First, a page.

I think a lot of Leaf fans, understandably, would have been excited to see William Nylander playing with the big club this season. During exhibition games he flashed some of the vision, hands and speed that should make him a bona fide NHLer before long—maybe even a legitimate difference-maker for the Maple Leafs.
But I was actually relieved to hear on Monday that the Leaf brass had made the decision not to keep Nylander as an 18 year-old. As tantalizing as the idea is (wouldn’t we all like to see the Leafs draft, sign and develop their own young offensive superstar on the forward lines?), the Leafs, in my view, have done the wise thing.
Well, the reasons are simple, but I think important.
First, too many young players, even in this day and age, are rushed to the NHL. The Sabres went through this with one of their gifted youngsters (Grigorenko) just a year ago. He stayed with the big club, but ultimately had nowhere to play because he wasn’t deemed ready for full-time NHL action. He didn’t want to go back to junior hockey and wasn’t allowed to play in the AHL. But the Sabres’ example aside, clubs are sometimes simply in a hurry to push kids along before they are truly ready. Unless you’re Crosby or someone of that ilk, what’s the rush?
Second, Nylander is a small player and likely needs time, like most youngsters, to fully develop before he is truly ready to play in a league like the NHL, where being able to handle the rough going is still a reality.
Beyond that, while he could get hurt playing anywhere, why risk wasting a year of his entry-level contract when he is susceptible to injuries playing in the world’s best league. Are the Leafs that close to being a Cup contender that he will put them over the top? I don’t think so.
Too, I just believe that he needs time in general to develop as a player. As skilled as he is, he won’t get worse in the next year, only better, I would think, by playing back home in the Swedish Elite League in a familiar environment. I think we’ll see an even better—and better prepared—player a year from now.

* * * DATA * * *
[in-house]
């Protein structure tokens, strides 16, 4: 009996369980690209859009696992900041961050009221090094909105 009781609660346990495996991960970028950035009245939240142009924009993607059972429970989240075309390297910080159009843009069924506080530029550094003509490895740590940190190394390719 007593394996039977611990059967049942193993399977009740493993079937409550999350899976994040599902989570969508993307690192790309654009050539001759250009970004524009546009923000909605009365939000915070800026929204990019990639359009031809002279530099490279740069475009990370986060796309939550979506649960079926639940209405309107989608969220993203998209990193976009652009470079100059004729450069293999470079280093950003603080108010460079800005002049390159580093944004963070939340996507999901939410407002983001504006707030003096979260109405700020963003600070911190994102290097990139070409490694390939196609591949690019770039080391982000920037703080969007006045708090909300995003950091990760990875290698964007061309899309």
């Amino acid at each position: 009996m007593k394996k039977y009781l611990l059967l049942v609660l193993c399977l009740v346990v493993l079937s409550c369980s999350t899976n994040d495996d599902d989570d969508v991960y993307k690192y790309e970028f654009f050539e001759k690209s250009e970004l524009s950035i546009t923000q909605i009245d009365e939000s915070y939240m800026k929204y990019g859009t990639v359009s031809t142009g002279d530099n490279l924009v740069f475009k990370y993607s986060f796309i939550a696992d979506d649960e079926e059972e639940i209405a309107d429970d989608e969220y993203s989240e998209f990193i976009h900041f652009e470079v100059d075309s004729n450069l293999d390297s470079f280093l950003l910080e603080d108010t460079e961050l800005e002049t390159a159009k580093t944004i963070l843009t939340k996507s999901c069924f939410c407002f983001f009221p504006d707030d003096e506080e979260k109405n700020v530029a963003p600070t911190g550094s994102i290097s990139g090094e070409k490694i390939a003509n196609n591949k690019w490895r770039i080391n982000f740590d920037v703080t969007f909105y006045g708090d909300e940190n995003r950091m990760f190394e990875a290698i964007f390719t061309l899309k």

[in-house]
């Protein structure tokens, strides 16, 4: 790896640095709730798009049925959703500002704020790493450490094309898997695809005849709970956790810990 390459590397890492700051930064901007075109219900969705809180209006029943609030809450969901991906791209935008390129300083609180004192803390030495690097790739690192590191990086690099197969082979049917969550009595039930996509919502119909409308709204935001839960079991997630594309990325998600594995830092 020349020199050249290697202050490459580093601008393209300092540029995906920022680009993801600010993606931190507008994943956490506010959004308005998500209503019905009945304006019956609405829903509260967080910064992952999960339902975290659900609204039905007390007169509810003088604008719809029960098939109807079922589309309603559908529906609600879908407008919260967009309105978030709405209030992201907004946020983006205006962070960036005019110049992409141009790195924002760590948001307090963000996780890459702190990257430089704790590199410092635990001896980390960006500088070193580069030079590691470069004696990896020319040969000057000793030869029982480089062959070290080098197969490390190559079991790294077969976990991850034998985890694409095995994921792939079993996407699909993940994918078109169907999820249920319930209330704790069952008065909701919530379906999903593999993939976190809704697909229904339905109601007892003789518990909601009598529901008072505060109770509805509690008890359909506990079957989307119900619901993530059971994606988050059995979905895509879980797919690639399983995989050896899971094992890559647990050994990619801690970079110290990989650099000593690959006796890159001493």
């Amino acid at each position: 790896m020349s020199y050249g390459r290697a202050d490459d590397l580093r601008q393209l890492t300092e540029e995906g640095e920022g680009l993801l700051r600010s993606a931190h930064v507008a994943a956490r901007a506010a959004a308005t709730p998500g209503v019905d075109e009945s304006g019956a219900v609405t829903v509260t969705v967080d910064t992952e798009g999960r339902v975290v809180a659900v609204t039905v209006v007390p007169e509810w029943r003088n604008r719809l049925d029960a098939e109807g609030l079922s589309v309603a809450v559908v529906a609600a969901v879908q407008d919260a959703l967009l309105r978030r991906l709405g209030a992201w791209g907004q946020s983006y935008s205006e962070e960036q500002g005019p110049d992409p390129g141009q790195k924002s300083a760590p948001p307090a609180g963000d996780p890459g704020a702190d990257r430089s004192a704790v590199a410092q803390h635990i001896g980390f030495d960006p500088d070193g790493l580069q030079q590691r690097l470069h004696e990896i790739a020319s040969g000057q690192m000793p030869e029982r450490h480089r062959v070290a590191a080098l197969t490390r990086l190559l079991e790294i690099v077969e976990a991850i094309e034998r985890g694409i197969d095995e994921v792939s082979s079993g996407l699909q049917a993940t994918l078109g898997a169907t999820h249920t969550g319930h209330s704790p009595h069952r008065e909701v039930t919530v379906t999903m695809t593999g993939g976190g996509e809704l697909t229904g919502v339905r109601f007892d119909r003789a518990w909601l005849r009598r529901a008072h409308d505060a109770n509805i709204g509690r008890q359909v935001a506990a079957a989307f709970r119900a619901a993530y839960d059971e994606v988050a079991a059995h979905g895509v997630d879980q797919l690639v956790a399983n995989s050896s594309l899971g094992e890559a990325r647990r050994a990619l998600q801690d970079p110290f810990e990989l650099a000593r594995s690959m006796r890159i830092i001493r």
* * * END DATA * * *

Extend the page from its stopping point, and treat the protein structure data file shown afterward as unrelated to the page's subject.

Finally, I think it’s good to see that the Leafs aren't feeling so desperate that they end up making a short-sighted decision to that may well backfire in the long term. It’s a sign that management, including Shanahan, believes there are enough NHL caliber players on this roster that the team can make the playoffs without relying (thankfully) on an 18 year-old.
Maybe most importantly for me, though, is that it will be exciting to know that we have a budding star in the pipeline, getting (hopefully) better every day. When we really need him, he’ll be there.
I have no doubt Nylander will play in the NHL. It’s a matter of when, not if. But I’d much prefer, as I have said about other Leaf prospects before him, that when he does make our roster, that he doesn't need to be on the old Leaf yo-yo heading back and forth between the Marlies and the big club. Once he’s here, I want him to stay here—for good.
My sense is many Leaf fans will be pleased to see that the Leafs have placed Colton Orr and Frazer McLaren on waivers. While both players did their job and gave everything they had in their limited opportunities here, the evolution of the game is such that they seem expendable in the current NHL. Whether Carlyle was out-voted or not on this decision, I don’t know. But surely if the Leafs need that kind of toughness—i.e. the willingness to fight to defend teammates or turn the momentum of a game, if you believe in that sort of thing—there are still rugged players on the roster who can fill that irregular niche while playing real minutes and contributing in other important ways.
It took a while, but Carlyle should no longer be making some of the game-night roster decisions that left a lot of fans shaking their heads over the past two seasons.
I still don't know, realistically, how high the ceiling is for this year's edition of the Maple Leafs. But regardless, it’s been a long time between meaningful games, eh? It’s time, finally, to drop the puck Wednesday night against the Habs.